- Michael Hiller
- Michael Hiller
- Michael Hiller
- Michael Brand
- Michael Brand
- Juliane Hammer
The funders had no role in study design, data collection and interpretation, or the decision to submit the work for publication.
Animal experimentation: All experiments in mouse and zebrafish were performed in accordance with the German animal welfare legislation. Protocols were approved by the Institutional Animal Welfare Officer (Tierschutzbeauftragter), and licensed by the regional Ethical Commission for Animal Experimentation (Landesdirektion Sachsen, Germany; license no. DD24-5131/354/11, DD24.1-5131/451/8, DD24-5131/346/11, DD24-5131/346/12).
- George H Perry, Pennsylvania State University, United States
© 2022, Indrischek et al.
This article is distributed under the terms of the Creative Commons Attribution License permitting unrestricted use and redistribution provided that the original author and source are credited.
Several previous lines of research have suggested, indirectly, that mouse lifespan is particularly susceptible to endocrine or nutritional signals in the first few weeks of life, as tested by manipulations of litter size, growth hormone levels, or mutations with effects specifically on early-life growth rate. The pace of early development in mice can also be influenced by exposure of nursing and weanling mice to olfactory cues. In particular, odors of same-sex adult mice can in some circumstances delay maturation. We hypothesized that olfactory information might also have a sex-specific effect on lifespan, and we show here that the lifespan of female mice can be increased significantly by odors from adult females administered transiently, that is from 3 days until 60 days of age. Female lifespan was not modified by male odors, nor was male lifespan susceptible to odors from adults of either sex. Conditional deletion of the G protein Gαo in the olfactory system, which leads to impaired accessory olfactory system function and blunted reproductive priming responses to male odors in females, did not modify the effect of female odors on female lifespan. Our data provide support for the idea that very young mice are susceptible to influences that can have long-lasting effects on health maintenance in later life, and provide a potential example of lifespan extension by olfactory cues in mice.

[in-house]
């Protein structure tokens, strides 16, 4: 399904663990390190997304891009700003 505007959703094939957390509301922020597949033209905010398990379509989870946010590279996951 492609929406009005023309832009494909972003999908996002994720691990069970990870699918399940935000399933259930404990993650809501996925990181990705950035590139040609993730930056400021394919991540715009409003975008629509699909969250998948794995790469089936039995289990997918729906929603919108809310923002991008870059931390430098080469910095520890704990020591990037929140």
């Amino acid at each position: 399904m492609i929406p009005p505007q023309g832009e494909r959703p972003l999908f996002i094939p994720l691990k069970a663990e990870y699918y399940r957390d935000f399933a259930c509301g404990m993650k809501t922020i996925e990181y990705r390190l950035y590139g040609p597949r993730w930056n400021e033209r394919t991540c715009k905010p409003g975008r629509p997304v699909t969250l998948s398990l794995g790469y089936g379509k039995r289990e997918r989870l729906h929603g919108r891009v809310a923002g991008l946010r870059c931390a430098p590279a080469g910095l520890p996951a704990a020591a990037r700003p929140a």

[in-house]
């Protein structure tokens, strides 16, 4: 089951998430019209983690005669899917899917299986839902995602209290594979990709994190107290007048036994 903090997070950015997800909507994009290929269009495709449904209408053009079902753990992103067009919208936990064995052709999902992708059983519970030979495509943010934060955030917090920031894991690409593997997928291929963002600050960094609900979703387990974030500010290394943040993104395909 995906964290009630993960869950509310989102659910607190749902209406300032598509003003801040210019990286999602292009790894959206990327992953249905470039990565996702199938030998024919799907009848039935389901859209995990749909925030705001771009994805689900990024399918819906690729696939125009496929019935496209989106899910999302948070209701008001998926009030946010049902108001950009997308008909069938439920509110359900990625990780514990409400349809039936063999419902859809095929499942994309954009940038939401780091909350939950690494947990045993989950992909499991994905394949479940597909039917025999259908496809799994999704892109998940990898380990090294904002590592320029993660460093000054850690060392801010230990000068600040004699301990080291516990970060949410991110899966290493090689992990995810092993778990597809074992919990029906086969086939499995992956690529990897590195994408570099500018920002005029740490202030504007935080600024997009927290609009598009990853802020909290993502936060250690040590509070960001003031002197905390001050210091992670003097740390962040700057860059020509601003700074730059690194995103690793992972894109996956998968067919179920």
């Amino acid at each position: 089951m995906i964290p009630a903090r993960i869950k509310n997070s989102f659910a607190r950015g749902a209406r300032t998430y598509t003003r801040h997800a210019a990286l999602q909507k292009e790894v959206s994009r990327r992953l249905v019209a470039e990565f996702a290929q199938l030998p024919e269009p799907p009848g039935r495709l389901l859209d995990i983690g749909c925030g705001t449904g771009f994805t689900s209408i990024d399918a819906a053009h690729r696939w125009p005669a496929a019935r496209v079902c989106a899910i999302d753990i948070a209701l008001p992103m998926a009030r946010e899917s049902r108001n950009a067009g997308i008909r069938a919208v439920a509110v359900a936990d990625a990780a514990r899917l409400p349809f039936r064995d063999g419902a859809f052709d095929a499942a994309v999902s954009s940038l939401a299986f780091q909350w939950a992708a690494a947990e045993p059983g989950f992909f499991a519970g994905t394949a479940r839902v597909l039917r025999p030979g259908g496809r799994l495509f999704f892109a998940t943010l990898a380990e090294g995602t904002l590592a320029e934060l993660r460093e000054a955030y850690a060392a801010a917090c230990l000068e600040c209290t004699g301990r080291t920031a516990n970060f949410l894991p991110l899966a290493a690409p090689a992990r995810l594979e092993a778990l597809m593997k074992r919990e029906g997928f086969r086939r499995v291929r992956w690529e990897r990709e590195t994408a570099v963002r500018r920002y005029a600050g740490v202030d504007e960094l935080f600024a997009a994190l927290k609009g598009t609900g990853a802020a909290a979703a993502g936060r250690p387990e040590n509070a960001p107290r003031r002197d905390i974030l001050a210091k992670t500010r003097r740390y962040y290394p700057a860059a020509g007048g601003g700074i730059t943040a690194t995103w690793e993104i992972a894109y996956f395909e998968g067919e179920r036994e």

Female Aedes aegypti mosquitoes impose a severe global public health burden as vectors of multiple viral pathogens. Under optimal environmental conditions, Aedes aegypti females have access to human hosts that provide blood proteins for egg development, conspecific males that provide sperm for fertilization, and freshwater that serves as an egg-laying substrate suitable for offspring survival. As global temperatures rise, Aedes aegypti females are faced with climate challenges like intense droughts and intermittent precipitation, which create unpredictable, suboptimal conditions for egg-laying. Here we show that under drought-like conditions simulated in the laboratory, females retain mature eggs in their ovaries for extended periods, while maintaining the viability of these eggs until they can be laid in freshwater. Using transcriptomic and proteomic profiling of Aedes aegypti ovaries, we identify two previously uncharacterized genes named tweedledee and tweedledum, each encoding a small, secreted protein that both show ovary-enriched, temporally-restricted expression during egg retention. These genes are mosquito-specific, linked within a syntenic locus, and rapidly evolving under positive selection, raising the possibility that they serve an adaptive function. CRISPR-Cas9 deletion of both tweedledee and tweedledum demonstrates that they are specifically required for extended retention of viable eggs. These results highlight an elegant example of taxon-restricted genes at the heart of an important adaptation that equips Aedes aegypti females with 'insurance' to flexibly extend their reproductive schedule without losing reproductive capacity, thus allowing this species to exploit unpredictable habitats in a changing world.